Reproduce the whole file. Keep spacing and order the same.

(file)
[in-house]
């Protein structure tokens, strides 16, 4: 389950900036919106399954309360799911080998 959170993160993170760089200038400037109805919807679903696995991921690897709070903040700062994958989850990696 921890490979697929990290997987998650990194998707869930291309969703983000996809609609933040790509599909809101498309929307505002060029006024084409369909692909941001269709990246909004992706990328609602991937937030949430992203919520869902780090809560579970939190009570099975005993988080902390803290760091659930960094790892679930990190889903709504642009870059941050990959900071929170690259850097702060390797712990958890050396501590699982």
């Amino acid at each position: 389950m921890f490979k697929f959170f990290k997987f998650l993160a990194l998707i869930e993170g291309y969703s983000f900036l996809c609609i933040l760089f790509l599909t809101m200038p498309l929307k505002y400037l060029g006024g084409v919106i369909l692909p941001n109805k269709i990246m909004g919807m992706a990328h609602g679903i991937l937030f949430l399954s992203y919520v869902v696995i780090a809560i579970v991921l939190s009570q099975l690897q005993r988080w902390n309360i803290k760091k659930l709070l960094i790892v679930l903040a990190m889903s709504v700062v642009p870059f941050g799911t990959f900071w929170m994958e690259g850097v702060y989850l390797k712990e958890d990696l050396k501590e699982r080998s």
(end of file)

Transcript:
[in-house]
């Protein structure tokens, strides 16, 4: 389950900036919106399954309360799911080998 959170993160993170760089200038400037109805919807679903696995991921690897709070903040700062994958989850990696 921890490979697929990290997987998650990194998707869930291309969703983000996809609609933040790509599909809101498309929307505002060029006024084409369909692909941001269709990246909004992706990328609602991937937030949430992203919520869902780090809560579970939190009570099975005993988080902390803290760091659930960094790892679930990190889903709504642009870059941050990959900071929170690259850097702060390797712990958890050396501590699982």
């Amino acid at each position: 389950m921890f490979k697929f959170f990290k997987f998650l993160a990194l998707i869930e993170g291309y969703s983000f900036l996809c609609i933040l760089f790509l599909t809101m200038p498309l929307k505002y400037l060029g006024g084409v919106i369909l692909p941001n109805k269709i990246m909004g919807m992706a990328h609602g679903i991937l937030f949430l399954s992203y919520v869902v696995i780090a809560i579970v991921l939190s009570q099975l690897q005993r988080w902390n309360i803290k760091k659930l709070l960094i790892v679930l903040a990190m889903s709504v700062v642009p870059f941050g799911t990959f900071w929170m994958e690259g850097v702060y989850l390797k712990e958890d990696l050396k501590e699982r080998s």